The development of Palm Island was carefully planned and was overseen by the architectural firm of Hampton & Reimert. The most prominent partner in the firm was Martin L. Hampton, who was responsible for designing buildings such as the Meyer-Kiser building, the City National Bank building, and the Colony Hotel on Miami Beach. He was also responsible for designing prominent residences such as the Glenn Curtiss mansion in Miami Springs and Chateau Petit Douy on Brickell Avenue.

Hampton and associate architect E.A. Ehmann were responsible for the layout and design of the common areas of the isle, but it is not clear if the firm produced the blueprint for any of the homes constructed on Palm Island. The firm of Hampton & Reimert was dissolved by mutual consent in February of 1923, at which time Hampton formed a new company which is when he produced many of his iconic designs.

The Busch Family

Article in the Miami Metropolis on April 19, 1920

Figure 3: Article in the Miami Metropolis on April 19, 1920

In addition to his association with the firm that created Palm and Hibiscus Island, Clarence Busch was an author, hotelier and businessman who was involved with some of Miami’s high profile land developments during the 1910s through the 1920s. His wife, Bonnie, was also a renowned writer and president of the Miami Penwomen’s Club, who authored twelve books including titles such as “The Progressive Marriage” and “The Red Fog”.

The couple was also active in philanthropic causes in the Miami area. One of the most important projects they led was the construction of the Christian Hospital in Overtown. When one the family’s black employees got sick during the Flu Epidemic of 1918, Bonnie brought her to the City Hospital for treatment but was refused admittance because of her race. Miami was racially segregated at the time, but the city did not offer a hospital for the black community until the Christian Hospital.

That event infuriated Bonnie Busch which led her and Clarence to work with black faith leaders and the residents of Overtown to raise money to build, equip, and maintain a hospital. The community identified a parcel of land at today’s 1218 N.W. First Place, which was purchased and then donated by the Busch family, along with thousands of dollars, to construct the hospital. Bonnie even pledged to pay the salary of the head nurse to help make sure that facility can be properly staffed. After the hospital opened, the Busch family hosted several benefits on Palm Island to raise money to benefit the hospital to ensure its financial viability.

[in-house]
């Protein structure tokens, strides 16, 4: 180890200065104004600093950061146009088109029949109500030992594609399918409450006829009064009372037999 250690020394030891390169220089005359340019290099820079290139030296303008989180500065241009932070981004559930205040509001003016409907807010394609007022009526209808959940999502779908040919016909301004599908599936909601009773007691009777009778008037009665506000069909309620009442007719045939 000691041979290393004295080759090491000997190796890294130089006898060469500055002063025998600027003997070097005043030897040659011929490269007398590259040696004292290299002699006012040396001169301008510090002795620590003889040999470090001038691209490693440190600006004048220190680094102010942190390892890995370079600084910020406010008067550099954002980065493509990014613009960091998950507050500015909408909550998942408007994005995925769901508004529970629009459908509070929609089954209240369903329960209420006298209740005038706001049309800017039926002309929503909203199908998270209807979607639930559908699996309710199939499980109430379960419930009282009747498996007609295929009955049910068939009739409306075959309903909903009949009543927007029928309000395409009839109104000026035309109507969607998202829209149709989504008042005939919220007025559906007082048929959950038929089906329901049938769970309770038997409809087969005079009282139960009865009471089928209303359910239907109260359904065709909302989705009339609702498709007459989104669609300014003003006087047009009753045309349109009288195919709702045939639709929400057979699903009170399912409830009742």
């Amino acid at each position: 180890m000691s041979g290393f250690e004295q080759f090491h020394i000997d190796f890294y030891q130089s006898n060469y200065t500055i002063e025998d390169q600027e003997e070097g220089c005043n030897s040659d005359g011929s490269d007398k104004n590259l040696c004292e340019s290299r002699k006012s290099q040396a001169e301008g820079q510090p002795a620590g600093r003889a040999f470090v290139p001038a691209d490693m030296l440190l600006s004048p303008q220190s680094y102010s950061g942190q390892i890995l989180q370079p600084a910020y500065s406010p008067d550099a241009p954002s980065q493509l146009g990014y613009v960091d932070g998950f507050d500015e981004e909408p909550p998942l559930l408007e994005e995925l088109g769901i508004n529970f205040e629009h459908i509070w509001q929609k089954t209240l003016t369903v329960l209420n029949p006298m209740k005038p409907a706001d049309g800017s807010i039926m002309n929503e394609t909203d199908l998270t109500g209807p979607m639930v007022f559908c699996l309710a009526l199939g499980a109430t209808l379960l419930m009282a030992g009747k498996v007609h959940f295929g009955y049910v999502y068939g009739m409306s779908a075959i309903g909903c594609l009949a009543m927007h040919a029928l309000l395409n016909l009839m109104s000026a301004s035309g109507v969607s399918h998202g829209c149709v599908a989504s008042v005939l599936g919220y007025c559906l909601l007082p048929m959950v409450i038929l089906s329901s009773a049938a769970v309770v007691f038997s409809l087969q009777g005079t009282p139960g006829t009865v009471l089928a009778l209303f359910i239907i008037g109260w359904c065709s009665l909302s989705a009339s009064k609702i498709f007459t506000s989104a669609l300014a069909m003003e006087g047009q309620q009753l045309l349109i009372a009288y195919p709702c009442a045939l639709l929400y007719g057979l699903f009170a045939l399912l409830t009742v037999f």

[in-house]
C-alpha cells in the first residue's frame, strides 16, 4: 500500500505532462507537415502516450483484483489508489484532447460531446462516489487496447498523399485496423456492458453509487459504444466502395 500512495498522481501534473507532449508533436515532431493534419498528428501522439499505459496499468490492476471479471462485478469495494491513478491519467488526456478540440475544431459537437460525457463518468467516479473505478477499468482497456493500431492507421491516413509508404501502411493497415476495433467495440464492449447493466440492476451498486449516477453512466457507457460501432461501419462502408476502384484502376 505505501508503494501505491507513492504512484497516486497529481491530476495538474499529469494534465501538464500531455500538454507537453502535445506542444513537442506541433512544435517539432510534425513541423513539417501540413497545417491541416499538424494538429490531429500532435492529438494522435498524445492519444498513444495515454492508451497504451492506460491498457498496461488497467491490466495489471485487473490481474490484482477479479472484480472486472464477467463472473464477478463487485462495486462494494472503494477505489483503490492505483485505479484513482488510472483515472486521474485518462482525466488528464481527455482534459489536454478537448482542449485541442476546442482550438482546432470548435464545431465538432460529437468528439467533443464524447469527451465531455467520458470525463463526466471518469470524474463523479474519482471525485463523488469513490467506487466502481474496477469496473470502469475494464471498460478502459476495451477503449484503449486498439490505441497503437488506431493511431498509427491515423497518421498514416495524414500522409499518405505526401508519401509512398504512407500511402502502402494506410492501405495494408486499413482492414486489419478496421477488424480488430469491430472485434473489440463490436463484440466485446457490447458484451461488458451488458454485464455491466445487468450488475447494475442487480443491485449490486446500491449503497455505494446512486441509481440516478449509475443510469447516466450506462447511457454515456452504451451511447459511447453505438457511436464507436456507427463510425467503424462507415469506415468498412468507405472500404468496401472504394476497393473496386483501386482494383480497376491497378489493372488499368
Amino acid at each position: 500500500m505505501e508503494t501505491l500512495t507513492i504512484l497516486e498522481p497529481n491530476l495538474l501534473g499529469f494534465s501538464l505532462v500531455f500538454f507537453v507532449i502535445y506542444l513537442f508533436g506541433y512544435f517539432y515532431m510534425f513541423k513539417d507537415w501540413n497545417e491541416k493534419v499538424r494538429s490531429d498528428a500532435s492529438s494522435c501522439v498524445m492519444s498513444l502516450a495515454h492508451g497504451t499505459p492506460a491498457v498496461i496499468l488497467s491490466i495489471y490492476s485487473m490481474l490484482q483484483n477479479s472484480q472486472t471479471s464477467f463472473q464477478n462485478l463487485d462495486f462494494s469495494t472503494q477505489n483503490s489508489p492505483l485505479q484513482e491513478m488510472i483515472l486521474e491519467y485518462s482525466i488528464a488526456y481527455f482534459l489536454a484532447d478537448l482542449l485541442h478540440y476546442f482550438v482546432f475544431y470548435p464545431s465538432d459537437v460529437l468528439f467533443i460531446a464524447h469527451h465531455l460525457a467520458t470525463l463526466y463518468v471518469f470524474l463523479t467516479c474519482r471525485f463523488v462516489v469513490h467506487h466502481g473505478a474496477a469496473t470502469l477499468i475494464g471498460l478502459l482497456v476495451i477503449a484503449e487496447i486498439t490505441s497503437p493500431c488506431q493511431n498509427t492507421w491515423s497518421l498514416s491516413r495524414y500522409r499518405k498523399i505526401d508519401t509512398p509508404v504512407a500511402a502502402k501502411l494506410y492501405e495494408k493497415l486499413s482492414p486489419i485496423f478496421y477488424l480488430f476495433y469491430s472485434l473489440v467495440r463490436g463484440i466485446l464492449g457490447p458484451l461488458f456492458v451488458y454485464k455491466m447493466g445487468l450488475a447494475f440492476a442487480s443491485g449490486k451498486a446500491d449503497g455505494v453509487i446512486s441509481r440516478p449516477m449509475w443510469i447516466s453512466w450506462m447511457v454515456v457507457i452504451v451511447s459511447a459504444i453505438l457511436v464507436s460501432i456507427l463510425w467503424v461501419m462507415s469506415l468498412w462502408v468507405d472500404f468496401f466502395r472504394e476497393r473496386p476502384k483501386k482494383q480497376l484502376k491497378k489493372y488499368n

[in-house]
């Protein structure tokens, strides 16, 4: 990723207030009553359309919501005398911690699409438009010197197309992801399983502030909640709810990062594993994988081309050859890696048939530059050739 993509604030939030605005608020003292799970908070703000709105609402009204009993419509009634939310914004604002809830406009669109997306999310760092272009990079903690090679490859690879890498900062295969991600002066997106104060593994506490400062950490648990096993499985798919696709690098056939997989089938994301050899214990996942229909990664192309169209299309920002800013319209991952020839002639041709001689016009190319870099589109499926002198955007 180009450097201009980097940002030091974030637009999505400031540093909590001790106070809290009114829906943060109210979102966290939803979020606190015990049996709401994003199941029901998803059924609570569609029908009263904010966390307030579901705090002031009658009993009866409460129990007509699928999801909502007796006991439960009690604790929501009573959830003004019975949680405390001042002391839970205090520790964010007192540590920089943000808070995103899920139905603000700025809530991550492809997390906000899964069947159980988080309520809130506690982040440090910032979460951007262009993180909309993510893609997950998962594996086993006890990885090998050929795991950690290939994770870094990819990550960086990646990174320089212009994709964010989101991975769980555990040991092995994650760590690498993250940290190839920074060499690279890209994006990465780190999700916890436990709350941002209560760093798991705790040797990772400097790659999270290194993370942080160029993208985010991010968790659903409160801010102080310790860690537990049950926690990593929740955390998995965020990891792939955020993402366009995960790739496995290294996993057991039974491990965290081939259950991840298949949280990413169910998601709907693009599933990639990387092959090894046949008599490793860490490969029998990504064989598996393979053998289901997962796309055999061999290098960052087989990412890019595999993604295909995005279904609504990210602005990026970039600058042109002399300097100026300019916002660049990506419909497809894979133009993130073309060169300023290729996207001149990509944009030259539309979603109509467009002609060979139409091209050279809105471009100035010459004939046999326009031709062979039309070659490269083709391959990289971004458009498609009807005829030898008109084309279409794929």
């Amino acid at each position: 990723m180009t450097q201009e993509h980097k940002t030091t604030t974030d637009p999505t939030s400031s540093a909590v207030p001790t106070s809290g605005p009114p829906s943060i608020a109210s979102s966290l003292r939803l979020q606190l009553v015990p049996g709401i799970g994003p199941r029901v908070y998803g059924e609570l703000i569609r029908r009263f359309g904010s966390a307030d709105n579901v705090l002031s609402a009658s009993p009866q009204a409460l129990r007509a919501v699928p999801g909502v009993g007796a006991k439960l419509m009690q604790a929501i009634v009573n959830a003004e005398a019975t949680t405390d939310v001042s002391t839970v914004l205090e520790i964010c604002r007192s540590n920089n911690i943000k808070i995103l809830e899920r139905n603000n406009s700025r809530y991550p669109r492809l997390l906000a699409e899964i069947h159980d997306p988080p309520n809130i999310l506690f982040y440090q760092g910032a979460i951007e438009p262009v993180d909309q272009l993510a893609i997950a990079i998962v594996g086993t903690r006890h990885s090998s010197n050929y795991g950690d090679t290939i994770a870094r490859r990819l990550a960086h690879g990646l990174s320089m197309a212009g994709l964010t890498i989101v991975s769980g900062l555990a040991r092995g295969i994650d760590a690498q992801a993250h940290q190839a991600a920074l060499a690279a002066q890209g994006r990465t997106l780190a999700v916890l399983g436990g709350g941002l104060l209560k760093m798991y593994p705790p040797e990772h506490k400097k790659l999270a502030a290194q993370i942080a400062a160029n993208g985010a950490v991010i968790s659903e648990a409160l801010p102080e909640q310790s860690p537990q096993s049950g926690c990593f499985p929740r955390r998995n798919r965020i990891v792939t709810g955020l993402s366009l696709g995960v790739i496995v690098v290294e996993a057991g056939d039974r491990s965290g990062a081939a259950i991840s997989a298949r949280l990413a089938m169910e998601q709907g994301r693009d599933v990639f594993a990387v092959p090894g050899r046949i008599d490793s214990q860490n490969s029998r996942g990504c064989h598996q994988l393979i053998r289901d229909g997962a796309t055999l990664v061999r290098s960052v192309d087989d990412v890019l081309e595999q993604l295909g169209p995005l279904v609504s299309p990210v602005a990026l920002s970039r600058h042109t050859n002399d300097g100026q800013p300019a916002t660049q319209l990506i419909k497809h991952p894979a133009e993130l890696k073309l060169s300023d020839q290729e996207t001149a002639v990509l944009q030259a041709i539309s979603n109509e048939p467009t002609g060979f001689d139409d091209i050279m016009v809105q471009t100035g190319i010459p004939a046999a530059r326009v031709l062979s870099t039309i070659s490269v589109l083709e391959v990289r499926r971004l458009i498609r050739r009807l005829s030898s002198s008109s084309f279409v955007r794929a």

The only stipulation that Bonnie made for the donation of the land and money to build the hospital was that it be a non-denominational, Christian institution. Hence, the name of the hospital became the ‘Christian Hospital’, which operated in Overtown from its dedication in January of 1921 until the new Christian Hospital, at 4700 NW 32nd Avenue, opened in 1959.

Construction of the Villa in 1922

On June 10, 1922, both the Miami News and Herald published stories announcing Clarence Busch’s intention to construct a residence on lot number eight on Palm Island. The Herald wrote that the home would cost $25,000 to construct and would ultimately be listed for sale by Busch once it was completed.

The Miami Herald described the residence as follows:

“The house will be in the shape of an ‘L’ when completed, with the main part two stories in height and the wing but one story. The plans show that the first story will have a large reception room and living room, a main dining room and two breakfast rooms. A great natural rock fireplace will grace the living room. On the second floor there will be four bedrooms besides several smaller rooms. Porches of novel design will be built on three sides of the main floor, with Spanish arches on the outside. The whole dwelling has been designed after the Spanish type of architecture so popular here, and when completed promises to be one of the beauty spots of Palm Island.”

Rendering of Villa 93 on February 11, 1925

Figure 4: Rendering of Villa 93 on February 11, 1925

Contradicting the Herald, the Miami News published that the home would cost $15,000 to build but confirmed that it would be constructed by contractor C.R. Donothan. By the beginning of July, the foundation was poured, and the first floor was complete. By the end of July, the entire exterior was complete, the scaffolding removed from the property, and the focus turned to finishing the interior.